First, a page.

“The fascination with ‘enhancement’ is a way to convince healthy people that they are in need of treatment,” says Dr David Albert Jones, director of the Anscombe Bioethics Centre in Oxford. “It is a wasteful distraction when we are failing to meet the basic needs of people with real health problems.”
He’s not against what he terms “human-technology interfaces” but, he says, they “should be developed to address the needs of people with disabilities, not to create a market for the self-regarding and the worried-well.” Many medical professionals would agree.
Yuval Noah Harari, an Israeli historian, worries about enhancements leading to unprecedented levels of inequality. “Medicine is moving towards trying to surpass the norm, to help [healthy] people live longer, to have stronger memories, to have better control of their emotions,” he said in a recent interview. “But upgrading like that is not an egalitarian project, it's an elitist project. No matter what norm you reach, there is always another upgrade which is possible." And the latest, most high-tech upgrades will always only be available to the rich.
But where does a case like Neil Harbisson’s fall? He couldn’t cure his colour blindness, so he developed an extra sense to make up for it. Is this restoration or augmentation? Where cyborg ethics are concerned, the lines are blurred.
Rich Lee was also drawn to biohacking in order to overcome a disability. Lee, a 35-year-old salesman from Utah whose wet-shave-and-goatee look is more 1990s nu-metal than cybernetic citizen of the future, is losing his vision, and last year was certified blind in one eye. He’s best known for having a pair of magnets implanted into his traguses (the nubs of cartilage in front of the ear-hole). They work with a copper coil worn around his neck, that he hooks up to his iPod, to become internal headphones. But he can also attach other things to the coil, such as wi-fi and electromagnetic sensors, enabling him to sense things normally outside of human capability. By attaching it to an ultrasonic rangefinder, he hopes to learn how to echolocate, like a bat, so when he goes blind he will be still able to judge his distance from objects – essentially, to see in the dark.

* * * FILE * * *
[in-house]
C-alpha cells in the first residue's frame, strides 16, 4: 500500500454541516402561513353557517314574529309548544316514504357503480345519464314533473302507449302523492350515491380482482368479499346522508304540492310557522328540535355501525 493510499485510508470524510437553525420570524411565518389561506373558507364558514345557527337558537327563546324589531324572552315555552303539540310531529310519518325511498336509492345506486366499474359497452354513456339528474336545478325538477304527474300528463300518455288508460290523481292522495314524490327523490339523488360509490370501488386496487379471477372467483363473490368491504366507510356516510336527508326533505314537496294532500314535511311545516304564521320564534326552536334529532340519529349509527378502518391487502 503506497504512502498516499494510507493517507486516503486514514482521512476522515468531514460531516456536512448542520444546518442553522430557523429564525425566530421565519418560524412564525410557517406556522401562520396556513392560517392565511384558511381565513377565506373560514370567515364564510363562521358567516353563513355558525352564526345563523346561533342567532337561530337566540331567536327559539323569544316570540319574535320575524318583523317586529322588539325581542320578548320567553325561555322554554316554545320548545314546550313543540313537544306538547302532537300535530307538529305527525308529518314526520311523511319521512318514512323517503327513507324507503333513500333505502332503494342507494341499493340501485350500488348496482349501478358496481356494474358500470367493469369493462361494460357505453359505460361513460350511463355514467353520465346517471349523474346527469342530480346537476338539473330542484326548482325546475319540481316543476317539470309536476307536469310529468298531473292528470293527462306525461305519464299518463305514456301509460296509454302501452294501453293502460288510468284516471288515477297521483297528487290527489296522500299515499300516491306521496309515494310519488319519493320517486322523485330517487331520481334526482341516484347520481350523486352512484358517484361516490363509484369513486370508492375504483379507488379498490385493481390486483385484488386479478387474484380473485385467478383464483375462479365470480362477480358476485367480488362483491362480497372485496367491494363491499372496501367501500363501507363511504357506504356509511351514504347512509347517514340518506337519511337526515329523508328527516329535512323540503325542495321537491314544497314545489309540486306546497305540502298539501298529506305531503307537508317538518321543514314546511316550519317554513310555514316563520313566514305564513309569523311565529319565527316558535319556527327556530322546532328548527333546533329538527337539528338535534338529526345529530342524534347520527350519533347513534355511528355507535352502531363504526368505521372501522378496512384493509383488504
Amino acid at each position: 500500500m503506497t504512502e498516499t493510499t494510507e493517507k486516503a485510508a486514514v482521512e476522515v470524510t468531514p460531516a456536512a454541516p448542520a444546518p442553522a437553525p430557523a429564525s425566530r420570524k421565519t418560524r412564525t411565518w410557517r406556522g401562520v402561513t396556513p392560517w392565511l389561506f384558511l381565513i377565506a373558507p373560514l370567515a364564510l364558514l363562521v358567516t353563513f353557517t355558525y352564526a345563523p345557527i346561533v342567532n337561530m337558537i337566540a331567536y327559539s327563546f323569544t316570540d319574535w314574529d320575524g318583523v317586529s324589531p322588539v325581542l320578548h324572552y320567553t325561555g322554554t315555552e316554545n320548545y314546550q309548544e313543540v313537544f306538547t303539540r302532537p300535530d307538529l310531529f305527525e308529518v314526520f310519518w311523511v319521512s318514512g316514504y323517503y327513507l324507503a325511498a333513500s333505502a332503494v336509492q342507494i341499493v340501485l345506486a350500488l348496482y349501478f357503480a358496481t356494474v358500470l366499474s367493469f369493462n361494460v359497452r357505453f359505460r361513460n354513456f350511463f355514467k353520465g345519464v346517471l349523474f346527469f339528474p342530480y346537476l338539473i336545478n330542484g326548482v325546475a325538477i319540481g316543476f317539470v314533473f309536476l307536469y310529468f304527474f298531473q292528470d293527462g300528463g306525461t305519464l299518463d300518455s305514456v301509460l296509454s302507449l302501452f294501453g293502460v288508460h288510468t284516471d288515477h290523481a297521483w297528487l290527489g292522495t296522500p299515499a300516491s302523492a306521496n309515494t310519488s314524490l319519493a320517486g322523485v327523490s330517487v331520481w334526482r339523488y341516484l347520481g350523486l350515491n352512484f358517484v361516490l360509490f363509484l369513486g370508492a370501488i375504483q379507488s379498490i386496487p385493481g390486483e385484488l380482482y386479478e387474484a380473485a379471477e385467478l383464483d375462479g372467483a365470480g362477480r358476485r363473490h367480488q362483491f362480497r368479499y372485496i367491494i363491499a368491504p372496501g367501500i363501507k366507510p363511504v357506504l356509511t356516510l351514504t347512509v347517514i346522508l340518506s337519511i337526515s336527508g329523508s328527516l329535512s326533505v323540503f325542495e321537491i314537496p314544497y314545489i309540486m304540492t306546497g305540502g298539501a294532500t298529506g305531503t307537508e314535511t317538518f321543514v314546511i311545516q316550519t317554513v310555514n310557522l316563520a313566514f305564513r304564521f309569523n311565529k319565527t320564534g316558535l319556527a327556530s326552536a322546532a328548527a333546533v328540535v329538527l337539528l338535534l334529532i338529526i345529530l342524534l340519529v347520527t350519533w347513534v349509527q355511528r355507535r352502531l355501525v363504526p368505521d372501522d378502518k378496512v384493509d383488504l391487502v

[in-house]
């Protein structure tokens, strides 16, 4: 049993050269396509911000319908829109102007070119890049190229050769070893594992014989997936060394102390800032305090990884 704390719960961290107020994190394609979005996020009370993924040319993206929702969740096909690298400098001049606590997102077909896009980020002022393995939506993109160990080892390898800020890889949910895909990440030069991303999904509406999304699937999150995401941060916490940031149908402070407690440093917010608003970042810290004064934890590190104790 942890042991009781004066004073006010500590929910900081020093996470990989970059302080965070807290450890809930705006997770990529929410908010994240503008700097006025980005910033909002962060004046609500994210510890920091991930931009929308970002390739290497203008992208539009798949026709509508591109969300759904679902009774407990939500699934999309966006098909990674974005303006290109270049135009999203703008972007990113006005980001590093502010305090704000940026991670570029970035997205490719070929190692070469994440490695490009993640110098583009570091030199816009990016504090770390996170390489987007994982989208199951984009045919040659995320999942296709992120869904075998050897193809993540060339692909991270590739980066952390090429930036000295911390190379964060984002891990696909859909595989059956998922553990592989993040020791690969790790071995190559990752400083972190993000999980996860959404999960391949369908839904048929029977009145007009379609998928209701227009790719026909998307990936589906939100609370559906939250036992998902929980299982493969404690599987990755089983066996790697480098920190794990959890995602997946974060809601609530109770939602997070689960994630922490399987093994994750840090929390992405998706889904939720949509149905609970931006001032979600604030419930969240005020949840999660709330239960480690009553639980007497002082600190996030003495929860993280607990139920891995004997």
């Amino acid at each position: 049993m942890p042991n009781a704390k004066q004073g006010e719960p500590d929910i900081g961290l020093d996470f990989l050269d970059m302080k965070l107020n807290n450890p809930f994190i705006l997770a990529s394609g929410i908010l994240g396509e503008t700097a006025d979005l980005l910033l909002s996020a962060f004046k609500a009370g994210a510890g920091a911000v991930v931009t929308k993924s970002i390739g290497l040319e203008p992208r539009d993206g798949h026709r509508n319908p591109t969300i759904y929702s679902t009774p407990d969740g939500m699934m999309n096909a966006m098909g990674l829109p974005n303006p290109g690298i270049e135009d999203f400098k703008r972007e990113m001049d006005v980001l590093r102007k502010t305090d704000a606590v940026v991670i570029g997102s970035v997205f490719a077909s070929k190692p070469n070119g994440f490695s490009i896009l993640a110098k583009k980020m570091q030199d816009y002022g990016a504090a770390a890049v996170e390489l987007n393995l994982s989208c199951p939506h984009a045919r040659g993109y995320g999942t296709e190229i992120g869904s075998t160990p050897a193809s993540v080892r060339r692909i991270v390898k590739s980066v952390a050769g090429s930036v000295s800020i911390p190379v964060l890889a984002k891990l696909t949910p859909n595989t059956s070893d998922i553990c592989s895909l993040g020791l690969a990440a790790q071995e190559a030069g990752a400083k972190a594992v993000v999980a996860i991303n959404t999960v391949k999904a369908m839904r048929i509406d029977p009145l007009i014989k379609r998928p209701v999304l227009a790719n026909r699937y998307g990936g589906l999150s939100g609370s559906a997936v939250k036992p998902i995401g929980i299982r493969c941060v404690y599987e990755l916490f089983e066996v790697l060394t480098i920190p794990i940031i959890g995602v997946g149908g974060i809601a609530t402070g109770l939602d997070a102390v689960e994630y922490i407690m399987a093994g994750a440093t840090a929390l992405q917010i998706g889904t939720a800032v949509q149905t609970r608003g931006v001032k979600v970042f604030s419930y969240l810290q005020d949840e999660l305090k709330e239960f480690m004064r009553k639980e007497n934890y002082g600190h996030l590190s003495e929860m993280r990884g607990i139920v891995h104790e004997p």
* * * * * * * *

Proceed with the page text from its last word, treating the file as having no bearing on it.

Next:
One of Lee’s many other projects is a vibrating implant which is placed at the base of the penis, which he calls the Lovetron9000. “I have broken many prototypes and it is trickier than it looks, engineering-wise,” he says. In the next ten years, Lee thinks, it might be possible to take part in a “MMO Orgy [Massively Multiplayer Online Orgy]” – a group of people with spinal implants which stimulate the users’ genital nerves linked together over the internet. It’s still only an idea, but Lee sees great commercial promise in this area: “I’ve probably had the most emails from people wanting to get the spinal implant,” he says. “Once you have cyborg sex,” he predicts, “you will never want to return to normal sex.”
Cyborg sex may sound unappealing now, but attitudes change fast. “It can flip very quickly,” says Kevin Warwick. “Take something like laser eye surgery. About 15 years ago people were saying ‘Don’t go blasting my eyes out’ and now they’re saying ‘Don’t bother with contact lenses’.”
In a sense, cyborg technology is nothing new — pacemakers, for example, have been around for decades. But recent advances have opened up new possibilities, and people are embracing them. Real cyborgs already walk among us. Soon, we may have to decide whether we want to join them.